An online deployment implies that a single instance of the application is set up on a server connected to the Internet. All users (clients) connect to the online central server over the Internet using a web browser. This style of deployment currently benefits from the huge investments in and expansions of mobile networks in developing countries. This makes it possible to access online servers in even the most rural areas using mobile Internet modems (also referred to as dongles).
This online deployment style has huge positive implications for the implementation process and application maintenance compared to the traditional offline standalone style:
Hardware: Hardware requirements on the end-user side are limited to a reasonably modern computer/laptop and Internet connectivity through a fixed line or a mobile modem. There is no need for a specialized server, any Internet enabled computer will be sufficient.
Software platform: The end users only need a web browser to connect to the online server. All popular operating systems today are shipped with a web browser and there is no special requirement on what type or version. This means that if severe problems such as virus infections or software corruption occur one can always resort to re-formatting and installing the computer operating system or obtain a new computer/laptop. The user can continue with data entry where it was left and no data will be lost.
Software application: The central server deployment style means that the application can be upgraded and maintained in a centralized fashion. When new versions of the applications are released with new features and bug-fixes it can be deployed to the single online server. All changes will then be reflected on the client side the next time end users connect over the Internet. This obviously has a huge positive impact for the process of improving the system as new features can be distributed to users immediately, all users will be accessing the same application version, and bugs and issues can be sorted out and deployed on-the-fly.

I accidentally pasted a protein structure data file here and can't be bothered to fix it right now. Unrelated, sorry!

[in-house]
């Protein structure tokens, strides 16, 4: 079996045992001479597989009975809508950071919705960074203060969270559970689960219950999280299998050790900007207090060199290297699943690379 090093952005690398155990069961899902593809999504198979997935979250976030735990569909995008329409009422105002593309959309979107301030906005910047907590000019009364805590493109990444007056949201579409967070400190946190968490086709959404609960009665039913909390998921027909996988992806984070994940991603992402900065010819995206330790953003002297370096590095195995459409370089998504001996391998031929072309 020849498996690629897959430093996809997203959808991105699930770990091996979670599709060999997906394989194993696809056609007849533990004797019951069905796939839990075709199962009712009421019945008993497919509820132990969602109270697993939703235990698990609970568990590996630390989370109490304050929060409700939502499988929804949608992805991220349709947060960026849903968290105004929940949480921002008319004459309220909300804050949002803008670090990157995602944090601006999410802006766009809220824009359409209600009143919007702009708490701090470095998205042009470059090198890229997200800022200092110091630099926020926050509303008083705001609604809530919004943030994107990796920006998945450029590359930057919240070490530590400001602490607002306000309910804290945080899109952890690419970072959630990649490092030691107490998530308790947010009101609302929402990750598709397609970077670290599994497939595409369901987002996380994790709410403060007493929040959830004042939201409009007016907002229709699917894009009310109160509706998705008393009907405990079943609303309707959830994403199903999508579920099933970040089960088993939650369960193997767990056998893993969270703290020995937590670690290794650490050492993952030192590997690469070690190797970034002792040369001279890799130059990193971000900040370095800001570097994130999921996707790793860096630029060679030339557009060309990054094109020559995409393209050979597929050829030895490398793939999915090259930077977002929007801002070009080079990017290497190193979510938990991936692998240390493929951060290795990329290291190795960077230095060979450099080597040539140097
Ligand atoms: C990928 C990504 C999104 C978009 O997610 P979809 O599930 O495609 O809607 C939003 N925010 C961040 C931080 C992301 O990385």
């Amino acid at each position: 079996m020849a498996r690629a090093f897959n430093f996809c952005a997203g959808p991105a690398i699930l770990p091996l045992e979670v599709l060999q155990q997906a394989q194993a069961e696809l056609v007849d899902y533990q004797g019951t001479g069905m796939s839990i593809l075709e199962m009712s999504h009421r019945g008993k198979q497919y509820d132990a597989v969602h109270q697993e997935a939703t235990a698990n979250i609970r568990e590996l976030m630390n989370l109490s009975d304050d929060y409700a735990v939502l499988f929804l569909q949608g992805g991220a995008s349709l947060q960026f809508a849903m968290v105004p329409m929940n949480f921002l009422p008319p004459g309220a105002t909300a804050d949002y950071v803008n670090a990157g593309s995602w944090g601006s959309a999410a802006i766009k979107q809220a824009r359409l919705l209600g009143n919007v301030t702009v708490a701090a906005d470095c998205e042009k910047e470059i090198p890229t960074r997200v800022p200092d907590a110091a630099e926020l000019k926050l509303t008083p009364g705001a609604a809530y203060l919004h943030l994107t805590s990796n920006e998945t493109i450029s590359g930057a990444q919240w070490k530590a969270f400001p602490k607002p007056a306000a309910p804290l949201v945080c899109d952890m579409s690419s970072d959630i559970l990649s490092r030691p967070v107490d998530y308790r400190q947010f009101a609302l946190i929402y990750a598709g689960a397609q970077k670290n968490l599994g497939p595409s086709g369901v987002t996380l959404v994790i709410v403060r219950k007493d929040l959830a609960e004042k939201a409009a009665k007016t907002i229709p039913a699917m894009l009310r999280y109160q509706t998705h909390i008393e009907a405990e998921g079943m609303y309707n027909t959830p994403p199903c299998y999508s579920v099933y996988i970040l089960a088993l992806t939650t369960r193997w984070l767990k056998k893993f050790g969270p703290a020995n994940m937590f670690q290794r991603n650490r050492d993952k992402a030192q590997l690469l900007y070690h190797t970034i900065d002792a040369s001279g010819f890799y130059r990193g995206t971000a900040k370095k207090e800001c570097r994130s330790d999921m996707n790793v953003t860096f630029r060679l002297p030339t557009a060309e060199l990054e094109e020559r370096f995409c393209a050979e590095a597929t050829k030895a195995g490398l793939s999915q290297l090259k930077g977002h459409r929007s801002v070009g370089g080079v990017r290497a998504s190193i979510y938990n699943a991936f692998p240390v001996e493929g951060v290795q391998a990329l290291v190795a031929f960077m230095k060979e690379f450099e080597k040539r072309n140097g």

Database maintenance: Similar to the previous point, changes to the meta-data can be done on the online server in a centralized fashion and will automatically propagate to all clients next time they connect to the server. This effectively removes the vast issues related to maintaining an upgraded and standardized meta-data set related to the traditional offline deployment style. It is extremely convenient for instance during the initial database development phase and during the annual database revision processes as end users will be accessing a consistent and standardized database even when changes occur frequently.
This approach might be problematic in cases where Internet connectivity is volatile or missing in long periods of time. DHIS2 however has certain features which requires Internet connectivity to be available only only part of the time for the system to work properly, such as the MyDatamart tool presented in a separate chapter in this guide.